Street Smart campaign resumes in Metuchen and Woodbridge


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Staff Writer

METUCHEN — For years, Metuchen has been a model in pursuing and pushing forward on pedestrian and motor vehicle safety initiatives, from the pedestrian orange flags at crosswalks to the recent reduction of the speed limit on Grove Avenue.

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In March, the borough will add yet another campaign as one of the 12 municipalities selected for phase two of the 2016 New Jersey Transportation Planning Authority’s (NJTPA) Street Smart New Jersey drive for pedestrian safety education and enforcement.

James Galeota, chair of the Traffic and Transportation Committee, said this is a unique opportunity for Metuchen to establish a proven program centered on changing behavior both of pedestrians and motorists.

Jeffrey Perlman, manager of environmental planning and mobility programs at the NJTPA, said the campaign uses paid advertising coupled with grassroots public awareness efforts and law enforcement to address pedestrian safety.

The campaign has a three-pronged approach of high-visibility law enforcement, grassroots public outreach, and media messaging.

“Pedestrian safety in New Jersey as well as nationally is particularly a big issue,” he said. “The Federal Highway [Administration] has identified New Jersey as a focus area. We have an elevated number of pedestrian injuries and fatalities higher than the national average, so we, the NJTPA, is responding to that charge from the Federal Highway [Administration] with the campaign.”

Galeota noted that the percentage of incidents in marked crosswalks in Metuchen is higher than the state average.

“Timing [of this campaign] is very positive for us,” he said.

Perlman said the campaign kicked off in 2013 in five northern New Jersey communities with a collaborative effort between public, private and nonprofit organizations.

“We want to change pedestrian and motorists’ behaviors as a result to reduce the number of incidents of pedestrian injury and death,” he said, adding education and increased enforcement are keys to the process.

Perlman said what they will be doing in Metuchen in March will set standards that other municipalities can adopt in the near future.

Perlman said phase one of the campaign was a success.

“We did see changes in behavior in the locations in which we were out there spreading messages coupled with law enforcement and [observed] significant reductions in [reckless] behaviors,” he said.

Perlman said the campaign includes a number of safety messages — two messages directed toward drivers — “Obey Speed Limit” and Stop for Pedestrians” — and two messages directed towards pedestrians — “Use the Crosswalks” and to wait for the crosswalk signal to cross the street.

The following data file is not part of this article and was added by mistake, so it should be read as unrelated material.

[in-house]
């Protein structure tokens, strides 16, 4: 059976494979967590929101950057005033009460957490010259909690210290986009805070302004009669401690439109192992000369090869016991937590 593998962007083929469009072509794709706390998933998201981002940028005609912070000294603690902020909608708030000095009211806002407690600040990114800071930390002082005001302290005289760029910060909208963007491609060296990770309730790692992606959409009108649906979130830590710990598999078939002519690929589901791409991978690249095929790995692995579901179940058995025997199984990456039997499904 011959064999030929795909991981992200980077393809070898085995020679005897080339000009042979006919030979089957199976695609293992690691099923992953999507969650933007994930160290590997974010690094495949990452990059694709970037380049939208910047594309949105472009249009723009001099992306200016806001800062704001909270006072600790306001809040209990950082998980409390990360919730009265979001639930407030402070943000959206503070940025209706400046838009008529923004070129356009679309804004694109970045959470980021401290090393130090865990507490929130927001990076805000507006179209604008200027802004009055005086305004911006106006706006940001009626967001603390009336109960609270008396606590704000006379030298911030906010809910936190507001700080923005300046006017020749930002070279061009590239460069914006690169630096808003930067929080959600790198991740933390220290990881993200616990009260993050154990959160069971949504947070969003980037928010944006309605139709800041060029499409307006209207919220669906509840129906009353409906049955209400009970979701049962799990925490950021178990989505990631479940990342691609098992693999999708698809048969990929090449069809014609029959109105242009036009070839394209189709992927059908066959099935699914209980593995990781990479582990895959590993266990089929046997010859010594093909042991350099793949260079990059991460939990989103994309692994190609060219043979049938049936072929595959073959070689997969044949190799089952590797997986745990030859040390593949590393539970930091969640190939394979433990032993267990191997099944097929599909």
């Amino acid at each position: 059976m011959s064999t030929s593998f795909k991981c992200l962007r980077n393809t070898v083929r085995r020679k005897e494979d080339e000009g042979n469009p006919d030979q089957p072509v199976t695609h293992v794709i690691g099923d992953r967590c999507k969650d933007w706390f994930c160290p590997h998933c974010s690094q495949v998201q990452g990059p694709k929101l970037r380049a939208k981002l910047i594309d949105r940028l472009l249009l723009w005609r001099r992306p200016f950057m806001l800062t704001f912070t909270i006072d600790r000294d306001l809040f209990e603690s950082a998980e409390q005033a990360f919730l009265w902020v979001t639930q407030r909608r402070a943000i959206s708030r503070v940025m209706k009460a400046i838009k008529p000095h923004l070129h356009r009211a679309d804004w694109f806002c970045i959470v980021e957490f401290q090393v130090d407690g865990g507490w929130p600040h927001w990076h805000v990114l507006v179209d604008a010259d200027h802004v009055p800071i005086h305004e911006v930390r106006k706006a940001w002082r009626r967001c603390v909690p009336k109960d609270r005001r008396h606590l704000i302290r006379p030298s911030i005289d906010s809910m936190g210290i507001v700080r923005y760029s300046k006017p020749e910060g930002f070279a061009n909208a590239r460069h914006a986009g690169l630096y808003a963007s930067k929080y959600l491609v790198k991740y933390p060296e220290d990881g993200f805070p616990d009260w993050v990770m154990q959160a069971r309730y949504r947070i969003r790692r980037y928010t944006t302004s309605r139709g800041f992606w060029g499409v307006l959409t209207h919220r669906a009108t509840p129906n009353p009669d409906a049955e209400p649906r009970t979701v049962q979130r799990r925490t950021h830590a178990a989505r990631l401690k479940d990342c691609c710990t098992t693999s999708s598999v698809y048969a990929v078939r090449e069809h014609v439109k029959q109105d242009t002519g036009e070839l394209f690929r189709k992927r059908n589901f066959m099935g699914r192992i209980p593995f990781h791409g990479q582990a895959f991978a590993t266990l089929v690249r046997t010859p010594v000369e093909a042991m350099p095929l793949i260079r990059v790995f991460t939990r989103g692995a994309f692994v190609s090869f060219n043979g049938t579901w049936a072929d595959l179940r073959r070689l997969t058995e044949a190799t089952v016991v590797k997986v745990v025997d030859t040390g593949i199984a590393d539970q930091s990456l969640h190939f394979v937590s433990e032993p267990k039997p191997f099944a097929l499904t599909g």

With phase two of the campaign, the NJTPA has added a fifth message directed at distraction — “Don’t be on your cell phone while driving and walking.”

“Over the years literature has shown that the use of cell phones is contributing to a lot of crashes and this [message] is the realization of that,” he said.

Phase two of the four-week campaign kicks off on March 7.

Perlman said they will use a variety of different media outlets for the education component to push the message. He said the NJTPA is funding the signage at the train station.

“A number of buses will be wrapped with the messages,” he said, adding that further material including 18- by 30-inch signposts with the messages, tent cards and tip cards will be given to the borough to be distributed to the public. Perlman said tent cards can be given out to the business community for distribution.

Phase two of the campaign will include a social media and digital component, which Perlman said is new.

He said a consultant will visit the Metuchen community twice in March helping to hand out tip cards to pedestrians and work with borough officials on the best locations to target.

The consultant will be filming a particular intersection before and after the campaign to measure pedestrian and motorist movements to see how behaviors have changed, and a final report will be given to the borough.

Police Cpl. Kenny Bauer, traffic safety bureau officer, said when he read about the program and saw the success stories and the statistics, he said he and Police Chief David Irizarry agreed that it was something Metuchen needed.